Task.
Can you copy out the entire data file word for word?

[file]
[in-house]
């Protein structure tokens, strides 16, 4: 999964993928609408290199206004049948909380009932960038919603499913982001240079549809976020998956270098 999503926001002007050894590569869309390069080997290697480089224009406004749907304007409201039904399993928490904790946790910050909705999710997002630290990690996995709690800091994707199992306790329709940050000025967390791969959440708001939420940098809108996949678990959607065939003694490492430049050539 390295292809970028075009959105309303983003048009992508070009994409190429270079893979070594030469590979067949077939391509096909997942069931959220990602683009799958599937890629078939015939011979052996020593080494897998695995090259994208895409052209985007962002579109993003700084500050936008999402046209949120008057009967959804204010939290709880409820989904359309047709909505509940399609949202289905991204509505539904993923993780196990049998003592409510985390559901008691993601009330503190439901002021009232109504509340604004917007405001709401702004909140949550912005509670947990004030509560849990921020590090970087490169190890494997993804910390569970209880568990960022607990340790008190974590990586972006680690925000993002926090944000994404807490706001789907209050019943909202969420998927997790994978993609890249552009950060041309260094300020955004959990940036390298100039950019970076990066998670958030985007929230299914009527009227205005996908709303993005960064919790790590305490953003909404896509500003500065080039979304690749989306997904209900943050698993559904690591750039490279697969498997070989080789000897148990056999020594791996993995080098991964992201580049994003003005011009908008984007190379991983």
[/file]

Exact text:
[in-house]
């Protein structure tokens, strides 16, 4: 999964993928609408290199206004049948909380009932960038919603499913982001240079549809976020998956270098 999503926001002007050894590569869309390069080997290697480089224009406004749907304007409201039904399993928490904790946790910050909705999710997002630290990690996995709690800091994707199992306790329709940050000025967390791969959440708001939420940098809108996949678990959607065939003694490492430049050539 390295292809970028075009959105309303983003048009992508070009994409190429270079893979070594030469590979067949077939391509096909997942069931959220990602683009799958599937890629078939015939011979052996020593080494897998695995090259994208895409052209985007962002579109993003700084500050936008999402046209949120008057009967959804204010939290709880409820989904359309047709909505509940399609949202289905991204509505539904993923993780196990049998003592409510985390559901008691993601009330503190439901002021009232109504509340604004917007405001709401702004909140949550912005509670947990004030509560849990921020590090970087490169190890494997993804910390569970209880568990960022607990340790008190974590990586972006680690925000993002926090944000994404807490706001789907209050019943909202969420998927997790994978993609890249552009950060041309260094300020955004959990940036390298100039950019970076990066998670958030985007929230299914009527009227205005996908709303993005960064919790790590305490953003909404896509500003500065080039979304690749989306997904209900943050698993559904690591750039490279697969498997070989080789000897148990056999020594791996993995080098991964992201580049994003003005011009908008984007190379991983």